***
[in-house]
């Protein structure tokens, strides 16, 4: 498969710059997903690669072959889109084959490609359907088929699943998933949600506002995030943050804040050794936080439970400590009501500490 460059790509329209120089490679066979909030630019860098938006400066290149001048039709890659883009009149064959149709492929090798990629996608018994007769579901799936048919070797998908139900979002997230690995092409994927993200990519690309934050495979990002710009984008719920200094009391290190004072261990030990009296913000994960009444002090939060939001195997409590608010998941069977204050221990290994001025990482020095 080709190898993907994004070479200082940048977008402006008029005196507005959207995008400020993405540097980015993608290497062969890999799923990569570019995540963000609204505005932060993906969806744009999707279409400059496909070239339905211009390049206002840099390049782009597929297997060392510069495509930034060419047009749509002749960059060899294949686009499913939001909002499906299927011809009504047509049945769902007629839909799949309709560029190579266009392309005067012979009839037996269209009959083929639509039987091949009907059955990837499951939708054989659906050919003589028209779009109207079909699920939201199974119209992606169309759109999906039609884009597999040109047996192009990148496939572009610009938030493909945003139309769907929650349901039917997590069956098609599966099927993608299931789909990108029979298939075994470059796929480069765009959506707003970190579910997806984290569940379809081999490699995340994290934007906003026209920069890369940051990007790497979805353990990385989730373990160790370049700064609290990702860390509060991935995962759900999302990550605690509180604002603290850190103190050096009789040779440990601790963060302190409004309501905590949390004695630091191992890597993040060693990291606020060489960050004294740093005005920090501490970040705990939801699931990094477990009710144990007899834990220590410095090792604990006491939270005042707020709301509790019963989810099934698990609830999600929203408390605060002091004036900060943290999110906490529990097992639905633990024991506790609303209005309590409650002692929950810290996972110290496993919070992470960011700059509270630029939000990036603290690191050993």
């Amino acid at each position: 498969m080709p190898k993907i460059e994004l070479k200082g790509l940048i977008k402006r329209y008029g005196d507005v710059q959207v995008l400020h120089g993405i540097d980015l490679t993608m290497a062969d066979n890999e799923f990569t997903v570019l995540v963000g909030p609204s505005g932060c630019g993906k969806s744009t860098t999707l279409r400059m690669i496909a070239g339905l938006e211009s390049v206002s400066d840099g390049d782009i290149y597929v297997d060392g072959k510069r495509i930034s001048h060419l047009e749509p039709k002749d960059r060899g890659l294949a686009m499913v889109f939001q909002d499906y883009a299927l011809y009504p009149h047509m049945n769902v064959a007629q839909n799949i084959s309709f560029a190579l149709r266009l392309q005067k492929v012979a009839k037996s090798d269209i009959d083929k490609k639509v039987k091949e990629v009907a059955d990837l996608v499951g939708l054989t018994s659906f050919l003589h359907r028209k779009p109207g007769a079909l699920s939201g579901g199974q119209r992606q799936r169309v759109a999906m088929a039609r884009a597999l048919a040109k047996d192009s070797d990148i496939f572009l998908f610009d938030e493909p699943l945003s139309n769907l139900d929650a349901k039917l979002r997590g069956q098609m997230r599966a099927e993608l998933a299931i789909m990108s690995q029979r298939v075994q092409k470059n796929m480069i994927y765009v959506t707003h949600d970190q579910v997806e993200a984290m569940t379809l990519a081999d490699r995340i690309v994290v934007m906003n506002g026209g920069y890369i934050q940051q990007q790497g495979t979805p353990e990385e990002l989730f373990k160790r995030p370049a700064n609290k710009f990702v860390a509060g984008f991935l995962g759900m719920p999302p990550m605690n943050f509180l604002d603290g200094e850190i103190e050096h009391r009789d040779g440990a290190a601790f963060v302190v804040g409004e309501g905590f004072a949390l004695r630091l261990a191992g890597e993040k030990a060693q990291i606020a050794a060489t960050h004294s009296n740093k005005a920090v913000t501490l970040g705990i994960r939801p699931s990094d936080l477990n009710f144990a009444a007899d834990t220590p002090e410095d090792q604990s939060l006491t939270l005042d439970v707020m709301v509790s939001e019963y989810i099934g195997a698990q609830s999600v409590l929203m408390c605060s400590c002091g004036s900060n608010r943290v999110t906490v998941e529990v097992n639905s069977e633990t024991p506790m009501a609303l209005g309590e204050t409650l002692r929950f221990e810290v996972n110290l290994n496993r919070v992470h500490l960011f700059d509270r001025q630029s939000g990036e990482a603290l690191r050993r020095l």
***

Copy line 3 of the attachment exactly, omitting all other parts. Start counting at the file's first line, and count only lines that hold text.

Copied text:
């Amino acid at each position: 498969m080709p190898k993907i460059e994004l070479k200082g790509l940048i977008k402006r329209y008029g005196d507005v710059q959207v995008l400020h120089g993405i540097d980015l490679t993608m290497a062969d066979n890999e799923f990569t997903v570019l995540v963000g909030p609204s505005g932060c630019g993906k969806s744009t860098t999707l279409r400059m690669i496909a070239g339905l938006e211009s390049v206002s400066d840099g390049d782009i290149y597929v297997d060392g072959k510069r495509i930034s001048h060419l047009e749509p039709k002749d960059r060899g890659l294949a686009m499913v889109f939001q909002d499906y883009a299927l011809y009504p009149h047509m049945n769902v064959a007629q839909n799949i084959s309709f560029a190579l149709r266009l392309q005067k492929v012979a009839k037996s090798d269209i009959d083929k490609k639509v039987k091949e990629v009907a059955d990837l996608v499951g939708l054989t018994s659906f050919l003589h359907r028209k779009p109207g007769a079909l699920s939201g579901g199974q119209r992606q799936r169309v759109a999906m088929a039609r884009a597999l048919a040109k047996d192009s070797d990148i496939f572009l998908f610009d938030e493909p699943l945003s139309n769907l139900d929650a349901k039917l979002r997590g069956q098609m997230r599966a099927e993608l998933a299931i789909m990108s690995q029979r298939v075994q092409k470059n796929m480069i994927y765009v959506t707003h949600d970190q579910v997806e993200a984290m569940t379809l990519a081999d490699r995340i690309v994290v934007m906003n506002g026209g920069y890369i934050q940051q990007q790497g495979t979805p353990e990385e990002l989730f373990k160790r995030p370049a700064n609290k710009f990702v860390a509060g984008f991935l995962g759900m719920p999302p990550m605690n943050f509180l604002d603290g200094e850190i103190e050096h009391r009789d040779g440990a290190a601790f963060v302190v804040g409004e309501g905590f004072a949390l004695r630091l261990a191992g890597e993040k030990a060693q990291i606020a050794a060489t960050h004294s009296n740093k005005a920090v913000t501490l970040g705990i994960r939801p699931s990094d936080l477990n009710f144990a009444a007899d834990t220590p002090e410095d090792q604990s939060l006491t939270l005042d439970v707020m709301v509790s939001e019963y989810i099934g195997a698990q609830s999600v409590l929203m408390c605060s400590c002091g004036s900060n608010r943290v999110t906490v998941e529990v097992n639905s069977e633990t024991p506790m009501a609303l209005g309590e204050t409650l002692r929950f221990e810290v996972n110290l290994n496993r919070v992470h500490l960011f700059d509270r001025q630029s939000g990036e990482a603290l690191r050993r020095l």